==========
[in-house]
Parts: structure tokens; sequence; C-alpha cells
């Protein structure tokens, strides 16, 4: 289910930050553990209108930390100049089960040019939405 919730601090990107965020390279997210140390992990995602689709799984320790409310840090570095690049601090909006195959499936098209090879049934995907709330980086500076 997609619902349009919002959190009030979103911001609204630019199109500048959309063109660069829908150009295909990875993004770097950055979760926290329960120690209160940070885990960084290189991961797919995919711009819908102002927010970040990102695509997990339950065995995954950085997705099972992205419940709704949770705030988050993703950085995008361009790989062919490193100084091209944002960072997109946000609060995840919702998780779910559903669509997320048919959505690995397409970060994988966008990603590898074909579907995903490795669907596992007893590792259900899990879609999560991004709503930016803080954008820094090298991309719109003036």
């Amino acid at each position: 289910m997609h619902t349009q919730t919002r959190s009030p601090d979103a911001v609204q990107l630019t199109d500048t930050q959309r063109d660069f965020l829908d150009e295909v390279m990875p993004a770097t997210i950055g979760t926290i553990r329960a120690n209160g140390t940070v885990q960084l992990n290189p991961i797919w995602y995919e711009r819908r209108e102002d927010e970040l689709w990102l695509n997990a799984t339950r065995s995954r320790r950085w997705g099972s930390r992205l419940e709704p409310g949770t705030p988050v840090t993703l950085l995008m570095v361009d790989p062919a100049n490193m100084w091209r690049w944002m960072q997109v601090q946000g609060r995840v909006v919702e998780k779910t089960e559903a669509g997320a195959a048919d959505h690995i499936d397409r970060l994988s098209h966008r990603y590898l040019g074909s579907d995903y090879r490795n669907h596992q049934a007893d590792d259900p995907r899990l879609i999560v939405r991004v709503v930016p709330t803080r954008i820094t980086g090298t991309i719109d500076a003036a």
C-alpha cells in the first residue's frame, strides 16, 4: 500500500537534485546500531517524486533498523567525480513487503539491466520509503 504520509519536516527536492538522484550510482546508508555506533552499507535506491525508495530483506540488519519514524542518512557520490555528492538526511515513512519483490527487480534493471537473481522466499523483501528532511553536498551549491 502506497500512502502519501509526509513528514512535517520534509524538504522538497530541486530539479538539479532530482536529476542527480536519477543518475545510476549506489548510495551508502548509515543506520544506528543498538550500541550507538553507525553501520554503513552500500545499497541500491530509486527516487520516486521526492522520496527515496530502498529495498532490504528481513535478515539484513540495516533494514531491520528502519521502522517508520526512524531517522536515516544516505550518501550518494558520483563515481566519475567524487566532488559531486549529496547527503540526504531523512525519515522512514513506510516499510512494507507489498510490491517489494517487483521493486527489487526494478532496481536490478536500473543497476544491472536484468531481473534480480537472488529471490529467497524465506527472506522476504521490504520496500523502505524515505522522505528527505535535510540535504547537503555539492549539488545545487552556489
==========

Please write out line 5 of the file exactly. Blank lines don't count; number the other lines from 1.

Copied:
C-alpha cells in the first residue's frame, strides 16, 4: 500500500537534485546500531517524486533498523567525480513487503539491466520509503 504520509519536516527536492538522484550510482546508508555506533552499507535506491525508495530483506540488519519514524542518512557520490555528492538526511515513512519483490527487480534493471537473481522466499523483501528532511553536498551549491 502506497500512502502519501509526509513528514512535517520534509524538504522538497530541486530539479538539479532530482536529476542527480536519477543518475545510476549506489548510495551508502548509515543506520544506528543498538550500541550507538553507525553501520554503513552500500545499497541500491530509486527516487520516486521526492522520496527515496530502498529495498532490504528481513535478515539484513540495516533494514531491520528502519521502522517508520526512524531517522536515516544516505550518501550518494558520483563515481566519475567524487566532488559531486549529496547527503540526504531523512525519515522512514513506510516499510512494507507489498510490491517489494517487483521493486527489487526494478532496481536490478536500473543497476544491472536484468531481473534480480537472488529471490529467497524465506527472506522476504521490504520496500523502505524515505522522505528527505535535510540535504547537503555539492549539488545545487552556489